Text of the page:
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The Mekons - Honky Tonkin'

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Artist: The Mekons

Album: Honky Tonkin'

Label: Quarterstick

Review date: Jul. 4, 2004

Honky-Tonkin’ emerged during a very different era in underground music; a time when the network of independent labels and venues in America was fragile at best; a time that saw incredible bands put out amazing albums that almost never got heard at the time due to poor distribution, band poverty, and/or inability to play to a receptive audience. A much tougher world for independent musicians, the scene’s Darwinian hardships ensured that only the most committed of bands ever had a chance at reaching a decent-sized audience.

It’s funny, then, to imagine the sight of the Mekons plying America’s backroads in search of gigs and a welcoming American audience. Although they emerged from northern England’s classic late-’70s punk scene, the Mekons were odd birds from the start, and by Honky-Tonkin’, their third album, they were already fully indulging their jones for classic Americana, channeling Hank Williams, the Band, and Emmylou Harris through the cracked, threadbare existence that was England before Thatcher. This album, their first official US release, emerged in 1987, just as bands like Sonic Youth, Dinosaur, and R.E.M. were really beginning to take hold, marking either the beginning or the end of a golden era, depending on one’s perspective.

As such, critics and fans were both a little more keyed-in at this point, and some people actually noticed what the Mekons were doing. Their arty, strange country-punk was, if nothing else, distinctive, and through their early tours the Mekons were able to build a fairly committed fan base. And although they never made too many more fans after their initial visits, the Mekons have managed to remain influential through their relentless stubbornness and inventive songwriting.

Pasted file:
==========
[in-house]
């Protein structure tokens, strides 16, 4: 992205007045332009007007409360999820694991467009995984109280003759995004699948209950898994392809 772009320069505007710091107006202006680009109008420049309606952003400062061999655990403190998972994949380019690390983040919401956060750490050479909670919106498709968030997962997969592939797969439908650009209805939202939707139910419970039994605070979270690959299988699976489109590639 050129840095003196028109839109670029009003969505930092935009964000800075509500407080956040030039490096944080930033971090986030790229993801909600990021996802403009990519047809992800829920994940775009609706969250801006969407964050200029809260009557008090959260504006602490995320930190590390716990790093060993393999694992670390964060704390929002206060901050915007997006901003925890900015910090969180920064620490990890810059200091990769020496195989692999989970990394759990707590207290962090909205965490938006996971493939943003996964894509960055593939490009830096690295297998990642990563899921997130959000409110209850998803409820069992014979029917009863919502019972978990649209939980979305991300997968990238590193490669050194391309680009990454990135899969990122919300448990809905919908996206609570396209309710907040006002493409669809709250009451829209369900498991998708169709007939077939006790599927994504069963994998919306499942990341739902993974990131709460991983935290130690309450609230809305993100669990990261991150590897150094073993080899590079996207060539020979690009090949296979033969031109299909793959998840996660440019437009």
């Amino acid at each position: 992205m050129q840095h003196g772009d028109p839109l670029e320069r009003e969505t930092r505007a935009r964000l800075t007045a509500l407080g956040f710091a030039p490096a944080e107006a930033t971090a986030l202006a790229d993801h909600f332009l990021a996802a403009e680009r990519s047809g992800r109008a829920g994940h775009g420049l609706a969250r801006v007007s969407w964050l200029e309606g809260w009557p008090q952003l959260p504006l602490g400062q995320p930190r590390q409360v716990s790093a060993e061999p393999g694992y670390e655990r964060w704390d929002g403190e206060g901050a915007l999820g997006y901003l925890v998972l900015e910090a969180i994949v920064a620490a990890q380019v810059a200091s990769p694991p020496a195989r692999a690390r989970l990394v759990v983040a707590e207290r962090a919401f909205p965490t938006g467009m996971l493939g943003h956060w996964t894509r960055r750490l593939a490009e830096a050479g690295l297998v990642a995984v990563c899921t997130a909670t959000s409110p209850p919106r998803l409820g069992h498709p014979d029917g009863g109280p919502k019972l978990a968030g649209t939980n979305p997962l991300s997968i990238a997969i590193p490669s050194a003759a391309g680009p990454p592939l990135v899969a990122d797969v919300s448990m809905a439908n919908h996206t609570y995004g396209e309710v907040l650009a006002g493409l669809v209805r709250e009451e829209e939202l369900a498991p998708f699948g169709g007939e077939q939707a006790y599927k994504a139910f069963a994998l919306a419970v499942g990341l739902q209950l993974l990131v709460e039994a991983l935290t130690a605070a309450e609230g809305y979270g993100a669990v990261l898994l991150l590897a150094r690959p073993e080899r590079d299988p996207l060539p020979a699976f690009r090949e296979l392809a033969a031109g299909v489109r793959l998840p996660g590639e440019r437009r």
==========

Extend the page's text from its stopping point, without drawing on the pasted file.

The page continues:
Fittingly for a band who reformed in 1984 in order to support the miners’ strike, the Mekons were thoroughly political from the start, although theirs was always a rather DIY take on the subject. The Mekons are a band who love country music and quote Hank Williams on their record sleeve, but they’re also a group who cite Wittgenstein and the journal Radical Philosophy in their liner notes. Almost intractable contradictions shudder through the Mekons’ music, and yet it usually works. Songs like “Sympathy for the Mekons” manage to successfully marry country-rock to lyrics like: “There goes the devil riding on a nun / He’s a man that deals in the facts of life / In all his 10,000 years / I think I backed a winner / Lust / Fever / Plague / Chief Constable back on our head now.”

Some songs, particularly those sung by Sally Timms, have a near-classical, stately beauty that wends its way through her surreal, disjointed tales. Other tracks remain rooted in a punk-style, shouted delivery, despite their tendency towards twang. That these often awkward elements are never fully resolved is ultimately to the album’s credit; despite their punk roots, the Mekons’ material here is a brazen departure from most of punk’s musical style, if not its ethos. Ultimately, it is Honky Tonkin’s powerful sense of risk that defines it as a punk album, a document made by people who had already realized punk’s limitations and decided to push on, whatever the consequences.

On this, their third album, the Mekons re-imagined country music as the original punk rock, a fiercely honest and human response to the complexities of 1980s Britain. By moving outside their initial context, the band is able to more freely inhabit different characters and situations, drawing a much more varied portrait of their era than other bands were capable of at the time. As a result, the album sounds both deeply of its time and rootless, a mutable piece of art that still packs a surreal punch today, when it is just as puzzling to us as it must have been to listeners in 1987. Probably one of post-punk’s essential albums.

By Jason Dungan

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